Kalpana Rawal, Kenya’s Deputy Chief Justice was implicated in several business deals linked to two companies based in British Virgin Islands. The documents revealed Rawal’s involvement in real estate in the UK through offshore companies. Kenya’s constitution bars public servants from owning a bank account outside the country, reported Deutschewelle.

Separately, a Danish national, who has previously been accused of land grabbing in Kajiado Country, has been accused of running Avon Developments Limited, registered in the British Virgin Islands, reported the Daily Nation.


The leaks have revealed details about the Sicilian Mafia’s business network between Italians and Namibian businessman Zacky Nujoma, the youngest son of founding President Sam Nujoma. According to reports even though much of the criminal syndicate is imprisoned, the empire – with connections to Namibia, Italy and South Africa – has used financial secrecy companies in the British Virgin Islands, reported the Namibian.


Former Delta State governor, James Ibori, who has already been implicated for embezzling up to $75m in London property, has been named in the leak, leading to concerns that the true amount involved could be much higher.

Senate Bukola Saraki, said to be the third most powerful person in the country, has been named as failing to declare offshore assets in his wife’s name.

Africa’s richest man, Aliko Dangote and his half-brother Sayyu Dantata, have also been linked to Mossack Fonseca’s shell companies. The two are said to have repeatedly bought and sold shares in 13 companies, mainly in the Seychelles, reported Deutschewelle.

Theophilus Danjuma, a retired army general and former defence minister, is one of Nigeria’s richest people, due to ownership of one of Nigeria’s most lucrative oil blocs. The leaks exposed another of his companies – Eastcoast Investments Inc – which he incorporated in Nassau, in the Bahamas, reported the Premium Times.

South Africa

President Jacob Zuma’s nephew Clive Khulubuse has been mentioned in the leaks, as being authorised to represent the offshore company Caprikat Limited, which purchased oil blocks in the DR Congo. According to reports the leak showed that he did not directly benefit from the deal which “deepens the mystery as to what he was doing there. The question arises why would they use him and what benefits would he have gained from that?” Sam Sole, from the investigative team at South African newspaper the Mail & Guardian said.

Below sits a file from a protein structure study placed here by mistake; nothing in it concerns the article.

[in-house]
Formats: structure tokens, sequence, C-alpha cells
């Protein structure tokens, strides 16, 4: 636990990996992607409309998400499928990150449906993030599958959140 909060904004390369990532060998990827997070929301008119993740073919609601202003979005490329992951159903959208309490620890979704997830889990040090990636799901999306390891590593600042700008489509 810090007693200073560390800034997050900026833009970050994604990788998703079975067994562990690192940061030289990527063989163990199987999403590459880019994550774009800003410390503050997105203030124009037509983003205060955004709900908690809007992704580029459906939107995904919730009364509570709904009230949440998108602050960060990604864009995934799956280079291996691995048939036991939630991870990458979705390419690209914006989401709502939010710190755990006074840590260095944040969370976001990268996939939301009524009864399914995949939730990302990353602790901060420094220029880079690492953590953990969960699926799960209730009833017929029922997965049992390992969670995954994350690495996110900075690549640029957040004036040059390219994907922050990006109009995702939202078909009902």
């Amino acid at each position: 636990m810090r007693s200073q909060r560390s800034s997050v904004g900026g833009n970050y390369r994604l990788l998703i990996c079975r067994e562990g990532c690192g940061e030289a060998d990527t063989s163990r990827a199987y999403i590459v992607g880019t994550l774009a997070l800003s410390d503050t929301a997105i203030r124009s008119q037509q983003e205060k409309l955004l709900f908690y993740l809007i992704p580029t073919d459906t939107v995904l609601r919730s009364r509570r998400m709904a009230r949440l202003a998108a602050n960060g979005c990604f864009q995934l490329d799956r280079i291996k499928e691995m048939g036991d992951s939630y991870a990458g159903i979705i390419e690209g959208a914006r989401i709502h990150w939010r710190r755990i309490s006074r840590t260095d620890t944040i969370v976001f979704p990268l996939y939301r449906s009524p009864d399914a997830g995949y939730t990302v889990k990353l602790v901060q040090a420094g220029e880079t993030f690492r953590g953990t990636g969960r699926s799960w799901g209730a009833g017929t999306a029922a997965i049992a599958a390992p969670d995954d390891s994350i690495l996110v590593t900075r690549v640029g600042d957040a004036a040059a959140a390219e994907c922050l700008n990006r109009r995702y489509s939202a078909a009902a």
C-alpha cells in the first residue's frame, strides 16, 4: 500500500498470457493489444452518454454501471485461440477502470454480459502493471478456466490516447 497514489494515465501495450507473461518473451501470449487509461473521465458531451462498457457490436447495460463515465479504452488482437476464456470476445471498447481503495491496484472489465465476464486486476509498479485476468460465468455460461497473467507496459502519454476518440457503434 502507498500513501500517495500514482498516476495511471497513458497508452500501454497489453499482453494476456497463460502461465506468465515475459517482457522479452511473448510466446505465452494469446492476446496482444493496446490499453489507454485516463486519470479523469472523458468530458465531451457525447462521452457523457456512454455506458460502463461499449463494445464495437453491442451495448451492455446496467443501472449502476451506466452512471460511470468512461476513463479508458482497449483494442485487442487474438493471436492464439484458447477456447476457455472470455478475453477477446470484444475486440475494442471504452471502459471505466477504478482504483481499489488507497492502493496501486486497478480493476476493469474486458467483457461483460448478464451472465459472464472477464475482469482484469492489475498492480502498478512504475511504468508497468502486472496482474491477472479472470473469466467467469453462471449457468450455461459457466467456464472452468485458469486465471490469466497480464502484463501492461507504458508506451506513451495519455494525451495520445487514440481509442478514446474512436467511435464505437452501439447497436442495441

The opposition People’s Democratic Party (PDP) has called for an investigation after the Panama Papers brought to light links between two wealthy Zimbabwean business men, and the Zimbabwean regime. Billy Rautenbach and John Bredenkamp were named as engaging in widespread tax avoidance and externalising huge sums of money outside the country. PDP spokesman Jacob Mafume said “Bredenkamp is an arms dealer and mining tycoon while Rautenbach is the owner of GreenFuels and is involved in diamond mining”, both well known funders of the ZANU-PF ruling regime.

“As a result of the controversial links between Rautenbach and Zanu PF, major shareholders in fuel retail companies such as Sakunda and Redan have been elbowed out of business as the Zanu PF cartel has moved in to create a total monopoly in the fuel sector and thus keep consumers hostage to high fuel prices…What concerns us at the PDP is that the Panama Papers are being released when Mugabe in February said over $15 billion of proceeds from diamond mining remained unaccounted for,” Mafume added, reported New Zimbabwe.

Find out more in the Africa Research Bulletin

KENYA: Graft-Tainted Ministers Sacked (Free to Access)
Economic, Financial & Technical Series
Vol.52, Issue.11, Pp.21059B–21060B

Transparency International: “Endemic Corruption” Plagues Most of Africa
Economic, Financial & Technical Series
Vol.51, Issue.11, Pp.20627B–20627C

TANZANIA: Illicit Outflows Report
Economic, Financial & Technical Series
Vol.51, Issue.5, Pp.20413C–20414B

NIGERIA: Illicit Oil Proceeds Laundered
Economic, Financial & Technical Series
Vol.50, Issue.9, Pp.20119A–20120C

AFRICA: Illicit Financial Flows
Economic, Financial & Technical Series
Vol.49, Issue.2, Pp.19449C–19450C

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Namibia – Water Crisis Escalates


Livelihoods at risk as ongoing drought puts excessive strain on the water supply system across the country.

Water supplies in Namibia have reached a critical level forcing the authorities in Windhoek Municipality to declare a water crisis on December 3rd. Poor rainfall and high temperatures have put excessive strain on the bulk water supply system and analysts have said the agricultural sector is likely to be hit hardest.